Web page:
Still, an engaging narrative could still be saved by great gameplay, and I must agree to really liking the battle system here. Controlling Mario, who is partnerless other than his talking sticker, you gather stickers outside of combat, through the trademarked “?” blocks, by peeling them off walls, and buying them. Once you have the sticker, you can engage in an enemy in a level selected from the overworld, hit them with your hammer or feet, and start a turn based combat sequence. From there, instead of having an MP replacement, you have stickers, with the only limitation being how many you can hold.

This create an interesting paradigm where your attacks are only given value based on what you think it to be. Would it be better to get rid of all the baddies by using an accuracy based Fire flower, or use a hammer and hit the one behind him for a few hit points? Or do I use my line jump sticker to hit all three of them in a sequence, only keeping the back one alive? There is a lot of strategy to be involved, regarding your designated loadouts before entering a stage, because you can go back and get stickers from levels you already completed. I actually think it is pretty enjoyable, however, there is one issue, why would I fight these baddies?

You see, there is no experience point system, and all you get from a battle is money, maybe a heart, and maybe a sticker or two. Even though when you enter battles, you need to use stickers up to beat enemies, with there often being about two or three for every battle, most needing a good two stickers unless you want to stock up on muti-hitters. So I really only battled enemies when I had an influx of stickers, seeing as how you can not store them anywhere but your inventory, or when they were in the way, and I wanted to hit them outside of battle, so I could get a free hit. Which, for no explained reason, gets stronger over time.

All of your attacks only vary based on the enemy for the entire game, except for the first hit, which gets stronger. And this is never mentioned at all. I will not question the HP increases lying around, because they are a physical object, but how does a hammer strike get weaker if it is done in combat, when it used to be stronger?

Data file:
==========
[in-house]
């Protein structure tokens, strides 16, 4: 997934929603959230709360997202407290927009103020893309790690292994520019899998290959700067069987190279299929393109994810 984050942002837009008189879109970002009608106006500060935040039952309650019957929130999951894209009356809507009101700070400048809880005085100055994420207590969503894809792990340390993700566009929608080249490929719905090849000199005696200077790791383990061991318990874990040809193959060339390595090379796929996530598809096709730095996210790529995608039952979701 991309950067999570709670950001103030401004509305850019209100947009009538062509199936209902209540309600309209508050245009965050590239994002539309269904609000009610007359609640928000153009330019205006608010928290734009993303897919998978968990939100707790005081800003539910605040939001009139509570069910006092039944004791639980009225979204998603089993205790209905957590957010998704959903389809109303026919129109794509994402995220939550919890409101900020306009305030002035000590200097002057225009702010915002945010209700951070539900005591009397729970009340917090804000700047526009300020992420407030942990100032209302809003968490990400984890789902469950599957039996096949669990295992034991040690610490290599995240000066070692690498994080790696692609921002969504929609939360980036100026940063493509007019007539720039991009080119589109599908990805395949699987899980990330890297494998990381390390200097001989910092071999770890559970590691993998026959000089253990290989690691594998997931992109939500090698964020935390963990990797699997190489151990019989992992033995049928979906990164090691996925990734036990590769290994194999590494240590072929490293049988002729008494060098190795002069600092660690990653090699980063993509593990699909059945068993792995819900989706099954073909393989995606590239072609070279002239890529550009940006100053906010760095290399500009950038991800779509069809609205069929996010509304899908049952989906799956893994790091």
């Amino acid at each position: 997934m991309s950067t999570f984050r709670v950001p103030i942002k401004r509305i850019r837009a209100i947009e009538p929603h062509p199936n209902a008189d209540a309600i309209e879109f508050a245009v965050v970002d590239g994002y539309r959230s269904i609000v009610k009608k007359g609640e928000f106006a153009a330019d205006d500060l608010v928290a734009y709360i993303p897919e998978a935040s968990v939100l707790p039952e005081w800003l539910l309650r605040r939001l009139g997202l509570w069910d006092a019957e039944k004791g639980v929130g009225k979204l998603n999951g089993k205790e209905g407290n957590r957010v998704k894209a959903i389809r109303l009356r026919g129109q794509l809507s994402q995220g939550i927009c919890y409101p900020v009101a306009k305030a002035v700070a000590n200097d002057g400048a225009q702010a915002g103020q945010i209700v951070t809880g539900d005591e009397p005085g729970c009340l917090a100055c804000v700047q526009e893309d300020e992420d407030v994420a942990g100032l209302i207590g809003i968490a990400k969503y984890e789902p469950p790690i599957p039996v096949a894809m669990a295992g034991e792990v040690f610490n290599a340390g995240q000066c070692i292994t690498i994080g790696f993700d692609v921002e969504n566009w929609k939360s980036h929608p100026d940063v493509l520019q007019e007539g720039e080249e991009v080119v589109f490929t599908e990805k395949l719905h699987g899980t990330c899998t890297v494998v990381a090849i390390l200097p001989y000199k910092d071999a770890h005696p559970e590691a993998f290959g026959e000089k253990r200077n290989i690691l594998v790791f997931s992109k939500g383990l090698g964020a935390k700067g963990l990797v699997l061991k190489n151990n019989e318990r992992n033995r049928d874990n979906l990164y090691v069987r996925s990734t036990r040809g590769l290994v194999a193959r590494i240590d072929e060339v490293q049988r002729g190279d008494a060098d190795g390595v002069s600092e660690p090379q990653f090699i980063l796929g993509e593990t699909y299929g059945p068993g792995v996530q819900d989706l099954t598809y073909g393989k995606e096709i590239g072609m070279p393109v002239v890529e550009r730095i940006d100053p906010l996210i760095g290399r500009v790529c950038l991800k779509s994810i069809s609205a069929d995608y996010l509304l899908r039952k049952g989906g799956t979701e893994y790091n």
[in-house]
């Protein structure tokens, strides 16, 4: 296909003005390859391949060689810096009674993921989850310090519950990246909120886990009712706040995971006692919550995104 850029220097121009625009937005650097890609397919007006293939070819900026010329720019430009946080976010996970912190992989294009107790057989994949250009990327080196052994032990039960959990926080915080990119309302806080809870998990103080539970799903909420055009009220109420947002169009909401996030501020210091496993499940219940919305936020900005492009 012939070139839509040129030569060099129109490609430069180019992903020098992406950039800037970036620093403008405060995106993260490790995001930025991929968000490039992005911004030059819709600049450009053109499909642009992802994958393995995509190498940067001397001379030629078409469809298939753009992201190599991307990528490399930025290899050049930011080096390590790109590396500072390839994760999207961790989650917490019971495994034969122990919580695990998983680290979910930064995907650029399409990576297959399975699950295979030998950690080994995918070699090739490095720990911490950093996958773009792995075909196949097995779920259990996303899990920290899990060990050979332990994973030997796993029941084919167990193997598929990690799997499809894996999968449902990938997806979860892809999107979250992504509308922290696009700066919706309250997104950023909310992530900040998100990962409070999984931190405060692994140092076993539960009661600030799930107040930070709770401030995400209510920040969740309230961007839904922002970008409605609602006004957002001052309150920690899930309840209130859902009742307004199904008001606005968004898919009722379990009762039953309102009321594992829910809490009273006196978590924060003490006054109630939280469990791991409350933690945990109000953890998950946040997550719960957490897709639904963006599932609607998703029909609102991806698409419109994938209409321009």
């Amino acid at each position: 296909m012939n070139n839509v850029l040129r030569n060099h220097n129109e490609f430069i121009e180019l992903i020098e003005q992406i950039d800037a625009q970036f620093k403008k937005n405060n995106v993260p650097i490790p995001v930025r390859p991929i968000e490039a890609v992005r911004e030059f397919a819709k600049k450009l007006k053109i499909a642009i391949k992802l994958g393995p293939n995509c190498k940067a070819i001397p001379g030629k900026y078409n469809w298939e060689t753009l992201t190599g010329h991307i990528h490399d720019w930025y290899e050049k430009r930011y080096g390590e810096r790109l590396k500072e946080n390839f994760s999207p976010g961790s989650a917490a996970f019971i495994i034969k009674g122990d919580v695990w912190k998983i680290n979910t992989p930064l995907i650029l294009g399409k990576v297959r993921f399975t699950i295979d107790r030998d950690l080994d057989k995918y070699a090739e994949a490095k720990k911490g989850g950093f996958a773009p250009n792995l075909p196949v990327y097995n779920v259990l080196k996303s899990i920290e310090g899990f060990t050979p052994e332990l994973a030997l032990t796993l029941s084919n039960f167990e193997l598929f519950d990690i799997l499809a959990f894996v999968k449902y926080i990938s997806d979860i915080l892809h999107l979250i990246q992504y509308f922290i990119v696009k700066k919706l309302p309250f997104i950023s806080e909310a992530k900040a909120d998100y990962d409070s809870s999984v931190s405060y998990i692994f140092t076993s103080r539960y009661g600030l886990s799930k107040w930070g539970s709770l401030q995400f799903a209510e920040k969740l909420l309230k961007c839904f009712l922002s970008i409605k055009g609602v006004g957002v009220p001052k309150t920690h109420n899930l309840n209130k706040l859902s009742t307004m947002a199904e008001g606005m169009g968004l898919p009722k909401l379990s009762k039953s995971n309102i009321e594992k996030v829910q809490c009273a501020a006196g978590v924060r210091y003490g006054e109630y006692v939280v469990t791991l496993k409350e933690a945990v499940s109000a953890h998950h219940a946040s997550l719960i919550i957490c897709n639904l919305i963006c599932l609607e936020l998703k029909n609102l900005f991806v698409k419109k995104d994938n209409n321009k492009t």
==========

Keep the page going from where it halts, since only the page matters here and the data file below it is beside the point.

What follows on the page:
Other than that, the combat is an enjoyable mix of strategy with selecting your movesets. Skill by timing your jumps right before you land on a baddie’s head, when a sparkle appears near your hammer, or before a foe attacks you, in order to minimize damage. And luck, with the ability to gamble with a slot machine to get two or three moves in a turn, as opposed to one. However, the stuff outside of the combat is what really gets to me.

As shown through out the trailers, there are 64 different household objects that lie within this world, acting as items called “Things”. These things are able to be transformed into stickers of varying sizes, that can then be used outside of combat at certain inter holes, or in combat to provide a very useful ability, for the most part. I dunno, i only used them in boss battles, because getting these things is a pain. You see, there is an utterly pointless area in the main town where you need to collect one of every “Thing” sticker, and one of every battle sticker. For what? A sound test!

I got every “Thing” sticker, and got a sound test mode. Now, let me explain the problem with getting these “Things” Once you go through a stage, most often time through a door that you are able to use if you pay 80 coins, which is not a big deal, seeing as I had about 9,300/9,999 by the end, to get one of the “Things”. From there, I exit through the stage if I already beat it, via a very useful exit option, go turn it into a sticker go to the sticker holding area, and place it in the sticker’s designated area.

The process took forever, seeing as how after I placed the sticker, I still wanted to have the “Thing” in my inventory, so I had to go back and get it, again. Some might call foul on me for saying this, but if something optional makes your game worse, it adds a glowing asterisk to whenever you call it good. And you never need these stickers beyond boss battles. Making them seem a bit pointless, seeing as how they are made to not look like they are from this world, which is made up of papercraft structures.